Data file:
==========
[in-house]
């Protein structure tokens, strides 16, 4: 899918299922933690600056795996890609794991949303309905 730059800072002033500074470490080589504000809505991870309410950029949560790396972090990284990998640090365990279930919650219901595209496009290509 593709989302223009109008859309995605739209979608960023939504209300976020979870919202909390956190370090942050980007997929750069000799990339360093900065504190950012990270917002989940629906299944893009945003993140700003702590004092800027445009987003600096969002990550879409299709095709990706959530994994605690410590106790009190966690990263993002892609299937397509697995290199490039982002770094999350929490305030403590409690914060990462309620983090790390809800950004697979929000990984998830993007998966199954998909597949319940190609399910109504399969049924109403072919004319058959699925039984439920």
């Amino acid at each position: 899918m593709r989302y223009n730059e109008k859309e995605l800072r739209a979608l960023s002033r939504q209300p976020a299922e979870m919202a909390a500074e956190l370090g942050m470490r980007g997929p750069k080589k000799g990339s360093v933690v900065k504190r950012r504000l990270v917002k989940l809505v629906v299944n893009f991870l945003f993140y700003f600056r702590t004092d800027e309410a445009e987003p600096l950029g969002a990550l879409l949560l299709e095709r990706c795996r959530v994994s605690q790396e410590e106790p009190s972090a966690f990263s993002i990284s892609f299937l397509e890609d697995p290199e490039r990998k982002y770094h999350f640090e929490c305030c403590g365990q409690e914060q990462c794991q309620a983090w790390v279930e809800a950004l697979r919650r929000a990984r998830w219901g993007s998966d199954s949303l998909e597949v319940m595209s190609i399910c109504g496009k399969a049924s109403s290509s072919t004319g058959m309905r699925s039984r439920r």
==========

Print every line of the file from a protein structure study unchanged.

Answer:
[in-house]
């Protein structure tokens, strides 16, 4: 899918299922933690600056795996890609794991949303309905 730059800072002033500074470490080589504000809505991870309410950029949560790396972090990284990998640090365990279930919650219901595209496009290509 593709989302223009109008859309995605739209979608960023939504209300976020979870919202909390956190370090942050980007997929750069000799990339360093900065504190950012990270917002989940629906299944893009945003993140700003702590004092800027445009987003600096969002990550879409299709095709990706959530994994605690410590106790009190966690990263993002892609299937397509697995290199490039982002770094999350929490305030403590409690914060990462309620983090790390809800950004697979929000990984998830993007998966199954998909597949319940190609399910109504399969049924109403072919004319058959699925039984439920």
């Amino acid at each position: 899918m593709r989302y223009n730059e109008k859309e995605l800072r739209a979608l960023s002033r939504q209300p976020a299922e979870m919202a909390a500074e956190l370090g942050m470490r980007g997929p750069k080589k000799g990339s360093v933690v900065k504190r950012r504000l990270v917002k989940l809505v629906v299944n893009f991870l945003f993140y700003f600056r702590t004092d800027e309410a445009e987003p600096l950029g969002a990550l879409l949560l299709e095709r990706c795996r959530v994994s605690q790396e410590e106790p009190s972090a966690f990263s993002i990284s892609f299937l397509e890609d697995p290199e490039r990998k982002y770094h999350f640090e929490c305030c403590g365990q409690e914060q990462c794991q309620a983090w790390v279930e809800a950004l697979r919650r929000a990984r998830w219901g993007s998966d199954s949303l998909e597949v319940m595209s190609i399910c109504g496009k399969a049924s109403s290509s072919t004319g058959m309905r699925s039984r439920r």